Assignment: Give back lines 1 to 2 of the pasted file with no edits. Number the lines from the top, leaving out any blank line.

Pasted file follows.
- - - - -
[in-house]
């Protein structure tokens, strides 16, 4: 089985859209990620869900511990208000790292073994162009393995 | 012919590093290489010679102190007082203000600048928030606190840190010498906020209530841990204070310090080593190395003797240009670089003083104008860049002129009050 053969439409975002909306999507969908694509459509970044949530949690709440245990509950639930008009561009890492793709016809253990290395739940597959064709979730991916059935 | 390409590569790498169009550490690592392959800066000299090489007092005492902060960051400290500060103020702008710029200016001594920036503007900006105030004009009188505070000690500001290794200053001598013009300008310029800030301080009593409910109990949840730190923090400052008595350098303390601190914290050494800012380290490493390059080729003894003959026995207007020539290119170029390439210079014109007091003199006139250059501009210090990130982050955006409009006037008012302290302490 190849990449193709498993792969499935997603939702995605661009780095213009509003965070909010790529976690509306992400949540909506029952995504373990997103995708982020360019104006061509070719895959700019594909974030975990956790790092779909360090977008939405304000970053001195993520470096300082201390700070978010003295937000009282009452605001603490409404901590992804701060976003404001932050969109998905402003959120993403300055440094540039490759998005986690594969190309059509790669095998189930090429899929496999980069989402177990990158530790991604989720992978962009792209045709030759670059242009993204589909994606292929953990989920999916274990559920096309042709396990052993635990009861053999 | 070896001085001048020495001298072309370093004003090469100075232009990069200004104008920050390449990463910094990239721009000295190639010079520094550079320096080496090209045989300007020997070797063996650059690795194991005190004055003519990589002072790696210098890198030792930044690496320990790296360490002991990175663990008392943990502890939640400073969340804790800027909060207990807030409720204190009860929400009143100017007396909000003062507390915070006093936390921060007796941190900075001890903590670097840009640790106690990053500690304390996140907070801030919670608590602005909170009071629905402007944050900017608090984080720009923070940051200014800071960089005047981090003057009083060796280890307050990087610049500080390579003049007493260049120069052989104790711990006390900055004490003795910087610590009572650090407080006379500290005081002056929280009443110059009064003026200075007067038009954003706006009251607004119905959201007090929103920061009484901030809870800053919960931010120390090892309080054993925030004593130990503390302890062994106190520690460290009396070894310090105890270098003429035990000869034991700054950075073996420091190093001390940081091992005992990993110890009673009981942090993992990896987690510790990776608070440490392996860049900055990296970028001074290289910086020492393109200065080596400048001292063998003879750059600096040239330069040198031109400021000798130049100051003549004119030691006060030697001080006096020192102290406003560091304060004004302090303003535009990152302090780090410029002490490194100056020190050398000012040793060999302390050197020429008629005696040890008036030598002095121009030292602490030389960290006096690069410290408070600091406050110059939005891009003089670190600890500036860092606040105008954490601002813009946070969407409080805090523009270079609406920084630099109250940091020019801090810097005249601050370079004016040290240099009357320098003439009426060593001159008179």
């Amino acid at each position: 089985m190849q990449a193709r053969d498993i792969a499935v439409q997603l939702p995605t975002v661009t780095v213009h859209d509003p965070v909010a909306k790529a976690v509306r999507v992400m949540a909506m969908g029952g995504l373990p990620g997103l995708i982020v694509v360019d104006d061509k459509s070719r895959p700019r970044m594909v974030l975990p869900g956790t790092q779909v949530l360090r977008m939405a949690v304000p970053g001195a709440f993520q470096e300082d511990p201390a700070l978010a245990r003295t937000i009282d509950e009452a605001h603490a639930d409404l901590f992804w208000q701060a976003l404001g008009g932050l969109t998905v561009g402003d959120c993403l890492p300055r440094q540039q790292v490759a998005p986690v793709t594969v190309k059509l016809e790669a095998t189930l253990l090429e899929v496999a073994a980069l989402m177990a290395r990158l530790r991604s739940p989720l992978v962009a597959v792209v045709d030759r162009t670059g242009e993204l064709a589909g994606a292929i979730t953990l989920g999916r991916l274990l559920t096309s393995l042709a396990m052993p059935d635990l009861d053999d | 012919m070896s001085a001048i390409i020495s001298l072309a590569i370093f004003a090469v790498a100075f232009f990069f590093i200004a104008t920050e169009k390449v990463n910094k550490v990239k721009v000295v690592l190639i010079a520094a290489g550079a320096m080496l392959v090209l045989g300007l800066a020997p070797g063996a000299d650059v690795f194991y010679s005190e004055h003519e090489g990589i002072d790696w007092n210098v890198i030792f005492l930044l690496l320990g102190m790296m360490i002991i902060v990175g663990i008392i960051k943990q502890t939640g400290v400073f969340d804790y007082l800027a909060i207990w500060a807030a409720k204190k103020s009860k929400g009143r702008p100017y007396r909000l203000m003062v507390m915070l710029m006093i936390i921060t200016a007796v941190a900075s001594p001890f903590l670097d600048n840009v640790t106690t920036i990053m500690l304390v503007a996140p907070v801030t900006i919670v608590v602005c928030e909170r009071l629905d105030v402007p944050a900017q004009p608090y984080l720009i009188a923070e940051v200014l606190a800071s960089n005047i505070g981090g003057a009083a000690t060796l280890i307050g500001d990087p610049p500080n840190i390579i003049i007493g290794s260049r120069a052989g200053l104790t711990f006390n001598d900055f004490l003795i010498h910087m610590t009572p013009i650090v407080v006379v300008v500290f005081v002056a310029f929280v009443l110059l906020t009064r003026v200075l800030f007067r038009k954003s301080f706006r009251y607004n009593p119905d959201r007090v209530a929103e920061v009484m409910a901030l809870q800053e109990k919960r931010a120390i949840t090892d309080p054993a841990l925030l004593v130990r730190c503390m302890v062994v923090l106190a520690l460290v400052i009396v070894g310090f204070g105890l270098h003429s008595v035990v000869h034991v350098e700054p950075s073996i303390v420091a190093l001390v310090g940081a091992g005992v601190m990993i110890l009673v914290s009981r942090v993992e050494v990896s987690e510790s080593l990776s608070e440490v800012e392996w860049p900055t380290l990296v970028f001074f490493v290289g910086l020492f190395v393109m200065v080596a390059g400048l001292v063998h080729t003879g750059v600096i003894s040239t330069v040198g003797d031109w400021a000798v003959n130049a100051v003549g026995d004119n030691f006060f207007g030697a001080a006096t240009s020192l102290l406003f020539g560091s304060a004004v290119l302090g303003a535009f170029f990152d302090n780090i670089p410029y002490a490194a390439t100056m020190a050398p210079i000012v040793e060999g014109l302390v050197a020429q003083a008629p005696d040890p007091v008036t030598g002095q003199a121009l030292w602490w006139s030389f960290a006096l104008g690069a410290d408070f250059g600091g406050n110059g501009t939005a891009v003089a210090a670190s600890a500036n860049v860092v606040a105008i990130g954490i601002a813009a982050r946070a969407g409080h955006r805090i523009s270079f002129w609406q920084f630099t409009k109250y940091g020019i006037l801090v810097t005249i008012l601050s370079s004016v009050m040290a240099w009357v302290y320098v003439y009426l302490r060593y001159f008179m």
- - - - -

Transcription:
[in-house]
């Protein structure tokens, strides 16, 4: 089985859209990620869900511990208000790292073994162009393995 | 012919590093290489010679102190007082203000600048928030606190840190010498906020209530841990204070310090080593190395003797240009670089003083104008860049002129009050 053969439409975002909306999507969908694509459509970044949530949690709440245990509950639930008009561009890492793709016809253990290395739940597959064709979730991916059935 | 390409590569790498169009550490690592392959800066000299090489007092005492902060960051400290500060103020702008710029200016001594920036503007900006105030004009009188505070000690500001290794200053001598013009300008310029800030301080009593409910109990949840730190923090400052008595350098303390601190914290050494800012380290490493390059080729003894003959026995207007020539290119170029390439210079014109007091003199006139250059501009210090990130982050955006409009006037008012302290302490 190849990449193709498993792969499935997603939702995605661009780095213009509003965070909010790529976690509306992400949540909506029952995504373990997103995708982020360019104006061509070719895959700019594909974030975990956790790092779909360090977008939405304000970053001195993520470096300082201390700070978010003295937000009282009452605001603490409404901590992804701060976003404001932050969109998905402003959120993403300055440094540039490759998005986690594969190309059509790669095998189930090429899929496999980069989402177990990158530790991604989720992978962009792209045709030759670059242009993204589909994606292929953990989920999916274990559920096309042709396990052993635990009861053999 | 070896001085001048020495001298072309370093004003090469100075232009990069200004104008920050390449990463910094990239721009000295190639010079520094550079320096080496090209045989300007020997070797063996650059690795194991005190004055003519990589002072790696210098890198030792930044690496320990790296360490002991990175663990008392943990502890939640400073969340804790800027909060207990807030409720204190009860929400009143100017007396909000003062507390915070006093936390921060007796941190900075001890903590670097840009640790106690990053500690304390996140907070801030919670608590602005909170009071629905402007944050900017608090984080720009923070940051200014800071960089005047981090003057009083060796280890307050990087610049500080390579003049007493260049120069052989104790711990006390900055004490003795910087610590009572650090407080006379500290005081002056929280009443110059009064003026200075007067038009954003706006009251607004119905959201007090929103920061009484901030809870800053919960931010120390090892309080054993925030004593130990503390302890062994106190520690460290009396070894310090105890270098003429035990000869034991700054950075073996420091190093001390940081091992005992990993110890009673009981942090993992990896987690510790990776608070440490392996860049900055990296970028001074290289910086020492393109200065080596400048001292063998003879750059600096040239330069040198031109400021000798130049100051003549004119030691006060030697001080006096020192102290406003560091304060004004302090303003535009990152302090780090410029002490490194100056020190050398000012040793060999302390050197020429008629005696040890008036030598002095121009030292602490030389960290006096690069410290408070600091406050110059939005891009003089670190600890500036860092606040105008954490601002813009946070969407409080805090523009270079609406920084630099109250940091020019801090810097005249601050370079004016040290240099009357320098003439009426060593001159008179």